Educators and people age 75 and older have been moved up in line for the COVID-19 vaccine, state officials said Wednesday.
School and childcare staff are now on Plan 1b for the vaccine, state data show. They were in the second phase of distribution.
Individuals qualifying for vaccination under Phases 1a1 and 1a2 may be offered vaccine by their employer, through their local health department or through a partnering hospital, the state said in a press release. Staff members and residents of long-term care facilities will be provided vaccinations through the federal partnership with Walgreens and CVS, in partnership with a local pharmacy or via TDH vaccination strike teams. Phase 1a1 and 1a2 individuals should check with their employer or contact their local health department for more information.
Gov. Bill Lee and his staff discussed vaccine distribution at a press conference Wednesday, and he made general remarks about the Nashville bombing on Christmas Day.
Christmas bombing: I commend those in Metro Nashville Police who prevented a massive loss of life. Other first responders. I met with the fire chief on the site. TBI and Highway Patrol. Those helping federal agents. Business owners: It has been an incredibly challenging year, and now this has made it more difficult for them. We are working to find relief by the federal government. The president said we will get a disaster decree. AT&T is working hard to get full services restored. Many state services have been affected.
Vaccine distribution plan: It is evolving. We are now including 75 and older citizens. We think this will cut the death rate and hospitalizations more quickly.
Special session on education: This is important. Learning losses are at record highs. COVID-19 has exposed how poorly Tennessee students read.
Q: The vaccine plan for ages 75 and older. Are other states doing this?
Dr. Lisa Piercey, Health Commissioner: I have not kept track of all states lately, but this is one of the few or the only that takes this concurrent approach. We want to have the most effective plan for Tennesseans. Our plan is based on Tennessee data; over half of hospitalizations are 65-plus and 85 percent of deaths are the elderly. This vaccinates our higher risk people earlier. Risk is our criteria.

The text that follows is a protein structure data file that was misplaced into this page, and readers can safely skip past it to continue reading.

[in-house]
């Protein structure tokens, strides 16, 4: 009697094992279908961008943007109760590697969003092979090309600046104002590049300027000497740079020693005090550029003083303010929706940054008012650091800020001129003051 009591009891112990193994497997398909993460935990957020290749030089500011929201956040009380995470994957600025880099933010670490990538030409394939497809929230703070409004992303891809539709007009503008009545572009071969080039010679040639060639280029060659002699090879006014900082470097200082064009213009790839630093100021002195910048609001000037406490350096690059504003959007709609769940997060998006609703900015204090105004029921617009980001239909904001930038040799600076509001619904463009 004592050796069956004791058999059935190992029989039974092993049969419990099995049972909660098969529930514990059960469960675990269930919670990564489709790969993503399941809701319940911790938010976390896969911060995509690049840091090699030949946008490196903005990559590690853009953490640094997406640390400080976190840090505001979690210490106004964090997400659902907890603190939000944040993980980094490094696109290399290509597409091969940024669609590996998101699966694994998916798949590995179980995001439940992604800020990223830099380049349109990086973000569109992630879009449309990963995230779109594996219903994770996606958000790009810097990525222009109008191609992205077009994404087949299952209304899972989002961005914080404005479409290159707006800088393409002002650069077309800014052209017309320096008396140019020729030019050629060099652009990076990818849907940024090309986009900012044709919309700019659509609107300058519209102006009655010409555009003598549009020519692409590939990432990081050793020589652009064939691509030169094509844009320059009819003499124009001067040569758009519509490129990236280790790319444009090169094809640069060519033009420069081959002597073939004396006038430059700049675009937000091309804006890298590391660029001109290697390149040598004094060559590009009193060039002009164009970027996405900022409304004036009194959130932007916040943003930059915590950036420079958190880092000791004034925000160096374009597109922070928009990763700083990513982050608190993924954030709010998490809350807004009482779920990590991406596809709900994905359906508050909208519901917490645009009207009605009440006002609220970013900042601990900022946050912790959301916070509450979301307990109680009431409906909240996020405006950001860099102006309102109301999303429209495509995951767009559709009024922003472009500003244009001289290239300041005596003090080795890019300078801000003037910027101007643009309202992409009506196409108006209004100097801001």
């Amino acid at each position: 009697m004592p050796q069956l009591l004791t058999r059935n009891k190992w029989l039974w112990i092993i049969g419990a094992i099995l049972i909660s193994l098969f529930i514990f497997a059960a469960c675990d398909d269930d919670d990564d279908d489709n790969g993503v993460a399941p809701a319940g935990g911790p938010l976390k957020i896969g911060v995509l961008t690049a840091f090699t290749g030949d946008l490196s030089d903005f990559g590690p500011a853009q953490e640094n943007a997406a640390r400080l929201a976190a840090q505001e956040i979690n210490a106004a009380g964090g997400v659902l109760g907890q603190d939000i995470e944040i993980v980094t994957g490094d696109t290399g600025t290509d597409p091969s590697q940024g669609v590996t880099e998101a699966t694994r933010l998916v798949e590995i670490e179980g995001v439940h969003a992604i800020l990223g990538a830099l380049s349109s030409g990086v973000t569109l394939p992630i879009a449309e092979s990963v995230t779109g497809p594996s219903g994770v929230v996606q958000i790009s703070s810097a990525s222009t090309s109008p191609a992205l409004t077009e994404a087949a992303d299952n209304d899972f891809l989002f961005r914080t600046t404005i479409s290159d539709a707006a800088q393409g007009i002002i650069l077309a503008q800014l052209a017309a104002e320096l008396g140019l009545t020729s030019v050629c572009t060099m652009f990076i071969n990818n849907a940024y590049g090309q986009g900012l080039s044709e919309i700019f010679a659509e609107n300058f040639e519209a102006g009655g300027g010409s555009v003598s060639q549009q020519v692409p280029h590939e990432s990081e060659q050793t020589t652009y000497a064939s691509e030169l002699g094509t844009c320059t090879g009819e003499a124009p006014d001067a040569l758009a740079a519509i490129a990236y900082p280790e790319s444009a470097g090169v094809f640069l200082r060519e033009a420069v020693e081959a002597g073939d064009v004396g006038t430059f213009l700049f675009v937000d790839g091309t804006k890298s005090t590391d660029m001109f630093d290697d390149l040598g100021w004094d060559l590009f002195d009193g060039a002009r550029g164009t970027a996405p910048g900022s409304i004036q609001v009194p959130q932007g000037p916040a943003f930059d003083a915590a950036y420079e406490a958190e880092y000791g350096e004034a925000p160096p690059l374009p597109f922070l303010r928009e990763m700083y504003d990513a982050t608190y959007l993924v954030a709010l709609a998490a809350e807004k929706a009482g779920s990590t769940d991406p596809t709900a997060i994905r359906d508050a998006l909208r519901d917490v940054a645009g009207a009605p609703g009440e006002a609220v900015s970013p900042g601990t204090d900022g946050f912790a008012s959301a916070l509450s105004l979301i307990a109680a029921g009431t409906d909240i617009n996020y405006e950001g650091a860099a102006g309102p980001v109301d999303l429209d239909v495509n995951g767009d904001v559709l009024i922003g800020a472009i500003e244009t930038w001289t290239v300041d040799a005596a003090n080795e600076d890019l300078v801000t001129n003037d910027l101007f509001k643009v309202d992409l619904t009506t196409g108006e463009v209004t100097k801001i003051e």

Q: Have any vaccines spoiled?
Piercey: I am not aware of any.
Question on bombing: The president has not spoken publicly. Should he? Will the declaration come soon?
Lee: I spoke to the president. He called me to say he would grant the request. He is making sure it is in order. He expressed his concern and asked if he can do anything to help. There is no indication of any issues on the request. That can take some time.
Q: When did the president call, and what else did you discuss?
Lee: I think it was Sunday morning. There has been a lot happening. That was the crux of the call.
Q: When do you hope to have a release on the ground from FEMA?
Lee: The work begins to be done by our teams knowing we will be able to be repaid by FEMA. Word that it has been signed. That is all we are waiting on.
Q: What things do you want to look at from the outages by AT&T?
Lee: You can look in the aftermath and see where your weaknesses are. AT&T is doing that. How can we prevent that in the future?
Q: AT&T has a big footprint in the state government and 911. Should that be looked at?
Lee: The state will see what it can learn to strengthen things moving forward. Are there ways to mitigate in the future? We will work with AT&T for ways to improve the relationship.
Q on distribution plan: Have teachers and daycare staff moved ahead? Are they ahead of other groups?
Piercey: We moved K-12 staff, teachers, daycare to top of the list behind healthcare workers. That is based on risk to society and the economy. Education and literacy for students. For parents to be able to work. We do not link vaccines to school openings. We want schools to be open now. This will keep teachers and kids in the classroom for our economy.
Q: Moving them up moves others down. Who moved down? High-risk conditions? Other critical infrastructure workers?
Piercey: The biggest is the 1b phase of teachers. The concurrent age criteria gets all the highest-risk vaccinated earlier despite their vocation. Equity. There is no value judgment. It is a calculus based on assessment of risk while this is scarce.
Q: Tell us more about this new literacy plan vs. what nearly passed the Legislature this spring.
Penny Schwinn, Education Commissioner: Literacy has been a priority for a time. This uses one-time federal funding. More details will come Monday. Reading 360 is not the name of a program; these are supports for districts.
Q: Contract details?
Schwinn: Monday. The department will adhere to any statutory policy on contracts.
Q: Is there anything that can be done at the state policy level about the bombing and disruption to telecommunications?
Lee: We can work with the private partners like AT&T. We talk daily.
Q: What did you talk with AT&T about it not happening again?
Lee: We are in the middle of this crisis. How can we help one another? Getting all the services back up and how to improve in the future and strengthen the system in the future will be after we get everything online.